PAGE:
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Pharma insight on digital marketing, social media, mobile apps, online video, websites and interactive healthcare tools

iPad detailing: still room for pharma to improve

Doctors want to be 'wowed', and video is where iPads shine, says Manhattan Research

Pharma iPad detailing doctors physicians 

Although iPads are firmly in the mainstream when it comes to pharma detailing, they could be used more effectively, according to a new study.

Manhattan Research says that having embarked on massive technology roll-out programmes, the challenge the industry now faces is how to use the technology in a way that engages doctors and adds value to sales reps' detailing time.

Manhattan Research's VP of research Monique Levy said: “In the three years since the iPad's debut, pharmaceutical firms have put tablets in the hands of nearly all of their sales representatives.

“The challenge now lies in creating compelling content and crystalising learning moments that physicians expect and the devices excel at.”

The analysts' new ePharma Physician 2013 study highlighted using animations and video to illustrate a novel mechanism of action (MOA) or treatment pathway as particular areas where the industry can provide 'Ah-hah!' moments.

“Physicians expect to be wowed, and where tablets are merely replacing printed materials, content must be crisp, with intuitive navigation, responsive design, and attention to basics like appropriate fonts and the distance from eye to screen,” Manhattan's Technology and Touchpoints white paper said.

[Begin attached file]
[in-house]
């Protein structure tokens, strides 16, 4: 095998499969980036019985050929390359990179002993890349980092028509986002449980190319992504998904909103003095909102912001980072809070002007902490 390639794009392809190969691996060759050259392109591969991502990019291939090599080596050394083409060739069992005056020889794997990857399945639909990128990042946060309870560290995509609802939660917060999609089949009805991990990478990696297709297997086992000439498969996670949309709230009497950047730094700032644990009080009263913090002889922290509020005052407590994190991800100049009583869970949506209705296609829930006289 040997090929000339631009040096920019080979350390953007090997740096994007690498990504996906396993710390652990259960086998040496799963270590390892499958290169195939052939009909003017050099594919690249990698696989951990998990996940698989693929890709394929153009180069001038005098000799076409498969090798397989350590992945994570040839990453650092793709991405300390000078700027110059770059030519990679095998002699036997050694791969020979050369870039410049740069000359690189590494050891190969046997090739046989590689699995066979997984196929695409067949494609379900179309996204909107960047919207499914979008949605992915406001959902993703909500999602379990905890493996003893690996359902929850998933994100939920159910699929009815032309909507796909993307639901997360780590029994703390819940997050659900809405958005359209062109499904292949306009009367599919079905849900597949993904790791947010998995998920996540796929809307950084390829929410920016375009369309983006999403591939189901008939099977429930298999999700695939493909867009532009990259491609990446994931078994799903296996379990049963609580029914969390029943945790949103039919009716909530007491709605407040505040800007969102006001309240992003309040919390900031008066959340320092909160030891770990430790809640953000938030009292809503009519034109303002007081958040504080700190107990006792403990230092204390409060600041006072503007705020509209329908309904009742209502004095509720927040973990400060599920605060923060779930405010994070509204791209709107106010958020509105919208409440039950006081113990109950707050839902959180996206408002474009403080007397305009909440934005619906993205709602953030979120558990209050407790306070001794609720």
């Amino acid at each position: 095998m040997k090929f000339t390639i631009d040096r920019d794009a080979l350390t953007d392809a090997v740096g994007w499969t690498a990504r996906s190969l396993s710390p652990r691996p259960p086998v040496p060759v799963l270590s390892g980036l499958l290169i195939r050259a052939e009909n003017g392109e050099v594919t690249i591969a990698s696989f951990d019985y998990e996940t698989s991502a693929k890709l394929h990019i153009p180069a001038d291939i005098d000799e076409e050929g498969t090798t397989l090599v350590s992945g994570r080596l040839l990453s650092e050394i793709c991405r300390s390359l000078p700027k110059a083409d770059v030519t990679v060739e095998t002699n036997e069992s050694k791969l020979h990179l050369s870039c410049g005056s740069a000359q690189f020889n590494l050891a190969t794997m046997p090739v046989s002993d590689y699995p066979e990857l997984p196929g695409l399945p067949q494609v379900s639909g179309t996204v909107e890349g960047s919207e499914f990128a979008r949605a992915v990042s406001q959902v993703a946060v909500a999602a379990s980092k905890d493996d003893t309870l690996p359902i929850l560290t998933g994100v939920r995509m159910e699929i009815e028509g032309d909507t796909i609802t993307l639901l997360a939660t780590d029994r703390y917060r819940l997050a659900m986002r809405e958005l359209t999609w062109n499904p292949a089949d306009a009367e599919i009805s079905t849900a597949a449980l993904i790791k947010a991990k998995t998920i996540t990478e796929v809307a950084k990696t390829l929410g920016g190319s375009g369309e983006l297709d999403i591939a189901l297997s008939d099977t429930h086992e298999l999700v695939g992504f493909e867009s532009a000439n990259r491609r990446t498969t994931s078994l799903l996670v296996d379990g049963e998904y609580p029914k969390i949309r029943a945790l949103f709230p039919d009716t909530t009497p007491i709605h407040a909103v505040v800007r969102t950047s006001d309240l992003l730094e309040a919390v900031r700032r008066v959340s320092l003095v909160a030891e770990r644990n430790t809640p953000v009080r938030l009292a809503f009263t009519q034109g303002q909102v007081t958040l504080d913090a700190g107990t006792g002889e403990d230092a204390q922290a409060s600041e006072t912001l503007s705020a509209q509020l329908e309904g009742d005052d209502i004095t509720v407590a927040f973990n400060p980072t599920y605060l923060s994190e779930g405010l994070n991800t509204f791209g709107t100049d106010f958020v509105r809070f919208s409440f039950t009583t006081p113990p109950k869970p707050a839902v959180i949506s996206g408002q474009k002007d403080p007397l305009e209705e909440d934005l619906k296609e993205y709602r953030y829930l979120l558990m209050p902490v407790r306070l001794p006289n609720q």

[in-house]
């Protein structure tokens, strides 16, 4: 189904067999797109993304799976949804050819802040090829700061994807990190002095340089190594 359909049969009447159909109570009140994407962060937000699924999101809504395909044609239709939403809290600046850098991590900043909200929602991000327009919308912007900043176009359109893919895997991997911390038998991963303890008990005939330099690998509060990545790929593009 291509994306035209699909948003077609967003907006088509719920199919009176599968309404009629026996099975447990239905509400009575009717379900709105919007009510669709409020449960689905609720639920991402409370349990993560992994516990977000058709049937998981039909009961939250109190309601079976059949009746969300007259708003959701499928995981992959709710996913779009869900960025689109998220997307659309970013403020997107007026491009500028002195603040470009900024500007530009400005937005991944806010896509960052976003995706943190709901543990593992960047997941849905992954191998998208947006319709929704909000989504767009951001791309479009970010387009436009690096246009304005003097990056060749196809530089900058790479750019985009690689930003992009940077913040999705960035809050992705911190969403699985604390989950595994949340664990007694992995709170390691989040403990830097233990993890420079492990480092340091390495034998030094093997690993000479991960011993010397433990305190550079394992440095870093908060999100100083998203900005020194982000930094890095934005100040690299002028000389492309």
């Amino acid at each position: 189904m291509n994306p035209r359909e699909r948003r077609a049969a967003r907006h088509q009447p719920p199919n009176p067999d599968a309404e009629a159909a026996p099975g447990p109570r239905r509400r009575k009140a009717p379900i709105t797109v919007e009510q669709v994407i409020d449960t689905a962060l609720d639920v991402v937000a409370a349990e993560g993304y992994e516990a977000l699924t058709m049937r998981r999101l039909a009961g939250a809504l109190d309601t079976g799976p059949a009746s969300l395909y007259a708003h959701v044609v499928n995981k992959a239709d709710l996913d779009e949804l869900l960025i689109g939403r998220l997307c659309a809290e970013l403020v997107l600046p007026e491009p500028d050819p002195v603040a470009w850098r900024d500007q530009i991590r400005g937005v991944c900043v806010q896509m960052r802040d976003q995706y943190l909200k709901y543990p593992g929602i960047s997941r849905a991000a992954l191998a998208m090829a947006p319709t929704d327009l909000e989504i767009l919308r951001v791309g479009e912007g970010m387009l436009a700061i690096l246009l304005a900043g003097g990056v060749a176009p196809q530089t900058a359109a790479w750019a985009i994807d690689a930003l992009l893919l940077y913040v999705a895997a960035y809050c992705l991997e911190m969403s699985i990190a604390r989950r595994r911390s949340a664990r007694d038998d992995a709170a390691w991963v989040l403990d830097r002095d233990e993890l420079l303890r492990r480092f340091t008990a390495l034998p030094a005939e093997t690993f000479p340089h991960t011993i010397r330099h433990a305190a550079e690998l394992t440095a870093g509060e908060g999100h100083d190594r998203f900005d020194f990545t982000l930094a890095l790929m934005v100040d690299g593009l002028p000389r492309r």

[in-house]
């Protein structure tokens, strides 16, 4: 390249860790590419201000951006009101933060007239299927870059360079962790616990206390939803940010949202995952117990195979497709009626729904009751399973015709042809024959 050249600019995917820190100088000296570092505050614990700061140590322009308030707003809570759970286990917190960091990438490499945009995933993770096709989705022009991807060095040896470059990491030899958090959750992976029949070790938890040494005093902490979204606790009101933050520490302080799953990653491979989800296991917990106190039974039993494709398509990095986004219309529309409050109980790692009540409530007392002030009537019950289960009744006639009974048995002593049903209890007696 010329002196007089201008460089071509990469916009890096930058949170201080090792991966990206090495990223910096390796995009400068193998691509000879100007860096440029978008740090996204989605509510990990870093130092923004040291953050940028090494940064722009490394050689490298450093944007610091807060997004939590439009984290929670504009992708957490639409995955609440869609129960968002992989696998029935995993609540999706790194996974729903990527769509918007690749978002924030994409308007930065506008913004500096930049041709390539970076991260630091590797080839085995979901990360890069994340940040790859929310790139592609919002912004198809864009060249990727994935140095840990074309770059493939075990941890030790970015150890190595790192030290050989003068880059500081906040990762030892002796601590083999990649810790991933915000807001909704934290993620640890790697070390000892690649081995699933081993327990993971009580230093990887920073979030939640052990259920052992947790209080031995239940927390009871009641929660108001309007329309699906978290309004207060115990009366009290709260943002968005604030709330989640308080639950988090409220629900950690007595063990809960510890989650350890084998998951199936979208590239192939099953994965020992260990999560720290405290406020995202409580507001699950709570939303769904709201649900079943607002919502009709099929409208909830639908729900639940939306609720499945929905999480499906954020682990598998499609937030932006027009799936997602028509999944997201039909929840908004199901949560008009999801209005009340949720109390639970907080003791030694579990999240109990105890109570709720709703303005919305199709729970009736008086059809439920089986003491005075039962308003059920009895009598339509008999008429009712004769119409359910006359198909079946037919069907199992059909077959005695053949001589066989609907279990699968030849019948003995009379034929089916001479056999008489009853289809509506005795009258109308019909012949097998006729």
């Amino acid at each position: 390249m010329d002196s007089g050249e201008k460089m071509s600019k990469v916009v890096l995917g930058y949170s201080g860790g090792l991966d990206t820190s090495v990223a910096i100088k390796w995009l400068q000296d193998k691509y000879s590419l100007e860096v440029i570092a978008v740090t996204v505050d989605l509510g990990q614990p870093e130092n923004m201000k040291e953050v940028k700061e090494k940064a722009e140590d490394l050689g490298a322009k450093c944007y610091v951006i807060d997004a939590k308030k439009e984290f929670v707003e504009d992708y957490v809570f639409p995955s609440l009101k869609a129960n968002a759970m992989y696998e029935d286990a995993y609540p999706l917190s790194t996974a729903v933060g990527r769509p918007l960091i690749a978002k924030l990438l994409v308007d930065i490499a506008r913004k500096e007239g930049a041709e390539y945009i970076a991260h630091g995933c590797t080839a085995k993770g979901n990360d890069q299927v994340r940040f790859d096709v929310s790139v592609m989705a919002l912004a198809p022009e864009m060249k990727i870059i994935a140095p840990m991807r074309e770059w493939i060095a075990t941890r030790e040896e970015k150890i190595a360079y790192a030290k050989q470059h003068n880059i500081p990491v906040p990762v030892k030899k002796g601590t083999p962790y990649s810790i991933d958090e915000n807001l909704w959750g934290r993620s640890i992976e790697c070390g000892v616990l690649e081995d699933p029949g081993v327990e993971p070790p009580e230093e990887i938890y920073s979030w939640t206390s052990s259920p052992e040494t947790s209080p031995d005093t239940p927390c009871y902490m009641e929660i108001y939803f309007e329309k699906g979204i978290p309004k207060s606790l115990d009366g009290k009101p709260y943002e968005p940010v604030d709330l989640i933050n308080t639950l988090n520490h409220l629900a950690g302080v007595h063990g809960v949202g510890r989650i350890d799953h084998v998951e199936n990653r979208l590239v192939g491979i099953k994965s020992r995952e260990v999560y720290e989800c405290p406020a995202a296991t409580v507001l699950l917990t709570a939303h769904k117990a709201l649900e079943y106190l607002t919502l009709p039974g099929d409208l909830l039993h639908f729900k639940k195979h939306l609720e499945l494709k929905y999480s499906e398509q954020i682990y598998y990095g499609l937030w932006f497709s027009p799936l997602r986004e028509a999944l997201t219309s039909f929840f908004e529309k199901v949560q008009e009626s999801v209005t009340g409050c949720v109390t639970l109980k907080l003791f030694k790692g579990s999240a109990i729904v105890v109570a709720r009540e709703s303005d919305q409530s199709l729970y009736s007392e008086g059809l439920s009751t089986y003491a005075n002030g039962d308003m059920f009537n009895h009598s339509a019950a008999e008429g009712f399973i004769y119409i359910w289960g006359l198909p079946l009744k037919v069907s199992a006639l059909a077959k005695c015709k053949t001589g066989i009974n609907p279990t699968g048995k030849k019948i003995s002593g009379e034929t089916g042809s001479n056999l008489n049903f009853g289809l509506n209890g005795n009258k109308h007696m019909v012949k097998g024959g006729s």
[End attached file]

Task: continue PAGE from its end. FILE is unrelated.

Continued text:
The ePharma Physician 2013 study was fielded online between April and June this year and involved 1,831 physicians who Mahattan terms 'ePharma Physicians' (those who already interact with pharma through digital channels), or who use digital channels for pharma resources and connect with reps.

Fifty four per cent of physicians participating in the ePharma Physician 2013 study agreed tablets make meetings with company representatives more valuable than those without the devices.

But Manhattan warned that detailing shouldn't just be about the technology - “printed visual aids may be more appropriate for some brands”, such as those with a well-understood mechanism of action.

“Many physicians find print leave-behinds useful, saying they share them with patients and peers and that they help them pay attention to the topic,” the white paper went on to say.

It also suggested risk-averse firms that concentrate their digital investment in type product sites and other company-run websites could be limiting their opportunities to engage with healthcare professionals.

The ePharma Physicians surveyed by Manhattan said their use of pharma's own sites is limited by concerns about bias and because they aren't sure they'll find the information they need. Improvements to site navigability and searchability, as well as fresher content, were all suggested as areas that could be improved.

Nearly half (49 per cent) of those accessing pharma web sites and online promotion programmes hadn't specifically sought them out, a finding that points toward the importance of search and advertising alongside relevant content, Manhattan concluded.

1st August 2013

From: Sales, Marketing



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